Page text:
Pageant of the Tsars: The Romanov Coronation Albums

February 16th 2013 to June 8th 2013

Access to exhibitions included in your donation. Exhibition location: Dacha.

The pomp and pageantry of imperial coronations were documented and promoted in lavish albums that became almost as important as the extravagant events themselves. To mark the 400th anniversary of the founding of the Romanov dynasty in 1613, Hillwood presents a special exhibition of the albums created over the course of the family’s reign. Digital downloads of the albums are free at the iTunes Store.

Over the course of their reign, the Romanovs celebrated coronations with elaborate celebrations, which included their grand entry into Moscow, fireworks, and the ruler symbolically crowning himself. Fully illustrating the grand celebration and all its details, sumptuous albums were created to spread word of the event and all its symbolism.

In the year of the 400th anniversary of the crowning of the first Romanov tsar, the most complete presentation ever of these coronation albums, including two copies of the monumental Alexander II album of 1856 with one in its original binding, will be on display at Hillwood. Beginning with Catherine I, Peter the Great’s wife, there were a total of seven coronation albums created by the Russian tsars—each published within a few years of the event. The exhibition will feature five albums from Hillwood’s collection, plus supplemental material on loan from the New York Public Library, the Library of Congress, and the University of Texas at Austin, bringing together six of the seven coronation albums for the first time in an exhibition in the United States. Additions loans to the exhibition  from the Boston Public Library; the Foundation of Russian History; the Morgan Library and Museum; the National Gallery of Art Library; the Smithsonian Institution, National Museum of American History, Kenneth E. Behring Center; the U.S. Geological Survey Libraries; and the Wolfsonian, Flordia International University; and two private collectors are on display.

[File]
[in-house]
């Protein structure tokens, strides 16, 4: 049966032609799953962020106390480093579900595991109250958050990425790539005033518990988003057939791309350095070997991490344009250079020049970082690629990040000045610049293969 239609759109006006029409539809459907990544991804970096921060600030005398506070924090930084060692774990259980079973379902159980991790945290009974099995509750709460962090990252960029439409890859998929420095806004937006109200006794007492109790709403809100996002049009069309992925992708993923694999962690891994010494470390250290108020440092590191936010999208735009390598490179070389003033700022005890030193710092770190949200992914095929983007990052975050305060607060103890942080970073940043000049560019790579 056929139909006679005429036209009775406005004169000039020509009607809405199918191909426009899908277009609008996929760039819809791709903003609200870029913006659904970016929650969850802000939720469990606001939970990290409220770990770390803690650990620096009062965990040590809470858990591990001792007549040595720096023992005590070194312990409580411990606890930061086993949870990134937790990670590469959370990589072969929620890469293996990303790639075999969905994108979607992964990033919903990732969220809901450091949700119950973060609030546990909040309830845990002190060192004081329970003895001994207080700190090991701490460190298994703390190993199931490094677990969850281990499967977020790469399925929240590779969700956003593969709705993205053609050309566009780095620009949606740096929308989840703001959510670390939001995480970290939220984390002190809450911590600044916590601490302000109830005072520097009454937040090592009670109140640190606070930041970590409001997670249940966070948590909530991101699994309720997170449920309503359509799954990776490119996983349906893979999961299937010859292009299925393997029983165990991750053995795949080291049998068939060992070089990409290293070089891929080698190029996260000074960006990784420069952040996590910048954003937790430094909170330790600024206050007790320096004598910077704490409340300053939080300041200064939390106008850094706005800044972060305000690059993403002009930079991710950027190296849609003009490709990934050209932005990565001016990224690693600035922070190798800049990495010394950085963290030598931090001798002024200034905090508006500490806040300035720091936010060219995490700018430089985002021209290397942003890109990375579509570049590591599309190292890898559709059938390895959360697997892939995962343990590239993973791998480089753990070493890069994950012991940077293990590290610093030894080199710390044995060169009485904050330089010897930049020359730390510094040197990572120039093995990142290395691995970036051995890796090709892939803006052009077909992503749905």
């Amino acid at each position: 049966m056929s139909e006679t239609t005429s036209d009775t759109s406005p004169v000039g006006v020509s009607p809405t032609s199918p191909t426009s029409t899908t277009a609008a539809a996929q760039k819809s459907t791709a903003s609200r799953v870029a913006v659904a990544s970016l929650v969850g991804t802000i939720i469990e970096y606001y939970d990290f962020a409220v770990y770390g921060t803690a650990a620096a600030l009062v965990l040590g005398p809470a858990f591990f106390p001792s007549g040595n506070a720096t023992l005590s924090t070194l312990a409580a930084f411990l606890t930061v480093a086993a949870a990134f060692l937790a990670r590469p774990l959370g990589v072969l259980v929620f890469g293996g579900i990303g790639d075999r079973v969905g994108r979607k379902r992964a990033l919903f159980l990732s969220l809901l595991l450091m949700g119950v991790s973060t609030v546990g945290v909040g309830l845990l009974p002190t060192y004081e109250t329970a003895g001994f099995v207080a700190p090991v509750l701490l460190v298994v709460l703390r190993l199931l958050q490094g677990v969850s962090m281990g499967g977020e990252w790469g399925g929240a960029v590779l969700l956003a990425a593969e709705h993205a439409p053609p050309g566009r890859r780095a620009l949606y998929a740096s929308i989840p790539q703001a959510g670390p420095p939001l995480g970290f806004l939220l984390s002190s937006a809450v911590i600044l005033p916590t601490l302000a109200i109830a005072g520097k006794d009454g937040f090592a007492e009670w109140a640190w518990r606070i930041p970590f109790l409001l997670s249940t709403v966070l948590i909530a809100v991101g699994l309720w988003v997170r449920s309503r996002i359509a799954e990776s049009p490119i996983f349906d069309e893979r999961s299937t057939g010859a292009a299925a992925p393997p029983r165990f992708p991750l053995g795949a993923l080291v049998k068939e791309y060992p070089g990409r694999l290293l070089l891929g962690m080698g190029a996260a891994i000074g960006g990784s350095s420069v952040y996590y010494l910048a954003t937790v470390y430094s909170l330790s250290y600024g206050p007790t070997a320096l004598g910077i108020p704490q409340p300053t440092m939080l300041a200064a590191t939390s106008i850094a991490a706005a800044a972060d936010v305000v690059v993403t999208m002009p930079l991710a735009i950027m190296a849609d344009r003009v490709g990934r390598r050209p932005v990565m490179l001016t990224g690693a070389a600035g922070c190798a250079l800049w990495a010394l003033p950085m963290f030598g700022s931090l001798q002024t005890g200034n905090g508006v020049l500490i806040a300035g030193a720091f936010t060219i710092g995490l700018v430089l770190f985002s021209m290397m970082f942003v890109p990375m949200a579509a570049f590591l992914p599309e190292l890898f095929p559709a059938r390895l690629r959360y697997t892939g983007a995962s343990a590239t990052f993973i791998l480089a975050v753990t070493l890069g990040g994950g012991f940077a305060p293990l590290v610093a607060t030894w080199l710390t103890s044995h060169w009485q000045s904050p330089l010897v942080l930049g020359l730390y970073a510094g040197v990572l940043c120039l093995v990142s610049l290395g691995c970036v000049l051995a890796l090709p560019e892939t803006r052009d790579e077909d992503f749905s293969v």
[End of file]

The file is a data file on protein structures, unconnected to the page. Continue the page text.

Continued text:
With objects from Hillwood’s Russian decorative arts and paintings collection—the most comprehensive one outside of Russia—an exploration of the Romanovs’ lasting influence on Russian art and culture will add to the understanding of their reign and the coronation albums. Coronation books from other countries such as the Holy Roman Empire will illustrate the bearing that the West had on the Romanovs and the dynamic relationship of the cultures.


Kristen Regina

Head of Research Collections

The books document how and what each Tsar wanted us to remember from their coronation….and in turn, the images literally become representations of performance art as an extension of the coronation.


The Albums

These lavishly produced albums are art objects in their own right with eye-catching bindings and illustrations—primarily engravings and chromolithographs—by the best artists and craftsmen of their day. Published in small print runs they were presented to other courts, diplomats, family members, and important guests by the Tsar. Because they were not widely available beyond these circles, a public collection like Hillwood’s, with five of the seven albums, is rare. Featuring views of coronation processions and ceremonies; images of official dinners, balls, and imperial regalia; exact copies of dinner menus and more, the albums offer a fascinating portrait of the dynasty, and what each ruler wanted us to see and remember for posterity..

In addition, the images of each coronation album already digitized by the New York Public Library in their Digital Gallery will be presented as an e-publication on iPads placed in the exhibition space. Visitors will be able to scroll through selected images from the book, examine images not on view, and zoom in on details. The entire e-book will be available as a free download from the Apple iBooks store and available for use during and after the exhibition.

Print Technology

The coronation albums offer unique perspectives of the Romanov dynasty and also trace the development of printmaking in Russia through the eighteenth and nineteenth centuries. While progressing through the exhibition, one can observe how the black-and-white etchings of the eighteenth century give way to the vibrant color images of the late nineteenth century. The illustrations were created using the following techniques:
  • engravings—a printmaking process dating to the fifteenth century in which an image is made by using a steel tool to etch a brass or copper plate 
  • mezzotints—a form of engraving popular in the late eighteenth century emphasizing areas of light and dark 
  • lithographs—a printmaking technique developed in the late eighteenth century in which an image is created on limestone slabs 
  • chromolithographs—a printing process developed in the nineteenth century using layers of color

Download digital versions of the albums for free at the iTunes Store.

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